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Mock Cyber Attack Shows US Unpreparedness

timothy posted more than 4 years ago | from the sir-we've-lost-amazon dept.

The Military 148

An anonymous reader writes with word that the outcome of the large-scale cyberattack simulation promised a few days ago isn't too rosy. From the Help Net Security article: "During the simulated cyber attack that took place yesterday in Washington and was recorded by CNN, one thing became clear: the US are still not ready to deflect or mitigate such an attack to an extent that would not affect considerably the everyday life of its citizens. The ballroom of the Washington's Mandarin Oriental Hotel was for this event transformed into the White House Situation Room, complete with three video screens displaying maps of the country, simulated updates and broadcasts by 'GNN,' an imaginary television network 'covering' the crisis."

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hmm (4, Funny)

Pojut (1027544) | more than 4 years ago | (#31175606)

simulated updates and broadcasts by 'GNN,' an imaginary television network 'covering' the crisis.

Gotham News Network?

Re:hmm (1)

0racle (667029) | more than 4 years ago | (#31175632)

Well, the town did need an enema.

Re:hmm (-1, Offtopic)

ShieldW0lf (601553) | more than 4 years ago | (#31176206)

I'd say it's time for the US to stop relying on Shock and Awe Terrorism and be a good neighbour for a change, but that wouldn't be true. It's too late for that.

Re:hmm (1, Flamebait)

Obfuscant (592200) | more than 4 years ago | (#31176918)

I'd say it's time for the US to stop relying on Shock and Awe Terrorism and be a good neighbour for a change, but that wouldn't be true.

That's right, it wouldn't be true. The US has been a good neighbor since it formed.

If you don't think so, the taxpayers here would surely appreciate you all returning the billions of dollars in foreign aid that we've been handing out for generations. It seems a mite hypocritical to complain about the lack of "neighborliness" of the US while holding your hands out for the money and other aid we dish out.

I should have just modded you flamebait or troll, but I couldn't let your nonsense stand uncontested.

Re:hmm (0, Offtopic)

TubeSteak (669689) | more than 4 years ago | (#31177352)

If you don't think so, the taxpayers here would surely appreciate you all returning the billions of dollars in foreign aid that we've been handing out for generations. It seems a mite hypocritical to complain about the lack of "neighborliness" of the US while holding your hands out for the money and other aid we dish out.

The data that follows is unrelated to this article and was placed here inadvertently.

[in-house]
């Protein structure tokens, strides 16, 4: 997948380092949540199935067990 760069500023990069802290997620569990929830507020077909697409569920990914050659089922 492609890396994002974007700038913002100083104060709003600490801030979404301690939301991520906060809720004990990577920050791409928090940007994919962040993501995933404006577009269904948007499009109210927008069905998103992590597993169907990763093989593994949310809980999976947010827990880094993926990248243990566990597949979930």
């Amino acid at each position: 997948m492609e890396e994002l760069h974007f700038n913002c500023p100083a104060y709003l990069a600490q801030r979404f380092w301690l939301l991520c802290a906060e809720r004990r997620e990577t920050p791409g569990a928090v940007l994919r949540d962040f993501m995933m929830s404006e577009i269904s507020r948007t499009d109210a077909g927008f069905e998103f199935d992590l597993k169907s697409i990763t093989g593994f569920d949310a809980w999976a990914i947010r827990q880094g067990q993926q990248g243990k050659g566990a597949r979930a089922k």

US foreign aid dollars are mostly a quid-pro-quo or negotiating tool.
We certainly don't do it out of the goodness of our hearts.

Re:hmm (4, Insightful)

Obfuscant (592200) | more than 4 years ago | (#31177656)

US foreign aid dollars are mostly a quid-pro-quo or negotiating tool.

Yeah, because we get SO much back from our investments in third world countries. Mostly it's "stop attacking your neighbors and we'll give you more food and money", neither of which gets where it's supposed to go because the rulers are pocketing it.

We certainly don't do it out of the goodness of our hearts.

Considering that we don't have to do it at all, don't look the gift horse in the mouth. And then let's talk about the billions in private charity in addition to the billions in taxpayer provided charity, all of which is "goodness of our hearts."

Re:hmm (0, Offtopic)

orient (535927) | more than 4 years ago | (#31177728)

How does the foreign aid compare to the money made (stolen?) after invading sovereign countries and imposing humiliating trade "agreements"? 1:100? Less?

Re:hmm (4, Funny)

e2d2 (115622) | more than 4 years ago | (#31175692)

Galaxy News Network, with Three Dog HOOOOWWWWWL.

Re:hmm (1)

G2GAlone (1600001) | more than 4 years ago | (#31175782)

They said cyber-attack, not an apocalypse :-D

Re:hmm (1)

camperdave (969942) | more than 4 years ago | (#31176396)

They said cyber-attack, not an apocalypse :-D

Cyber - Cerber [wikipedia.org] Easy mistake to make.

Re:hmm (1)

kipd (1593207) | more than 4 years ago | (#31176840)

Same thing to me!

Re:hmm (1)

mhajicek (1582795) | more than 4 years ago | (#31175888)

What was that? Your signal was a bit weak...

Re:hmm (1)

bsDaemon (87307) | more than 4 years ago | (#31175770)

Or, a nod to some future Google cable news channel, referenced by NSA employees "in the know" when they were writing the scenario? Hmm...

Re:hmm (2, Funny)

Anonymous Coward | more than 4 years ago | (#31175996)

Google News Network? Yes, what about it?

Oups, you guys are from 2010... I said too much already.

Or worse (1)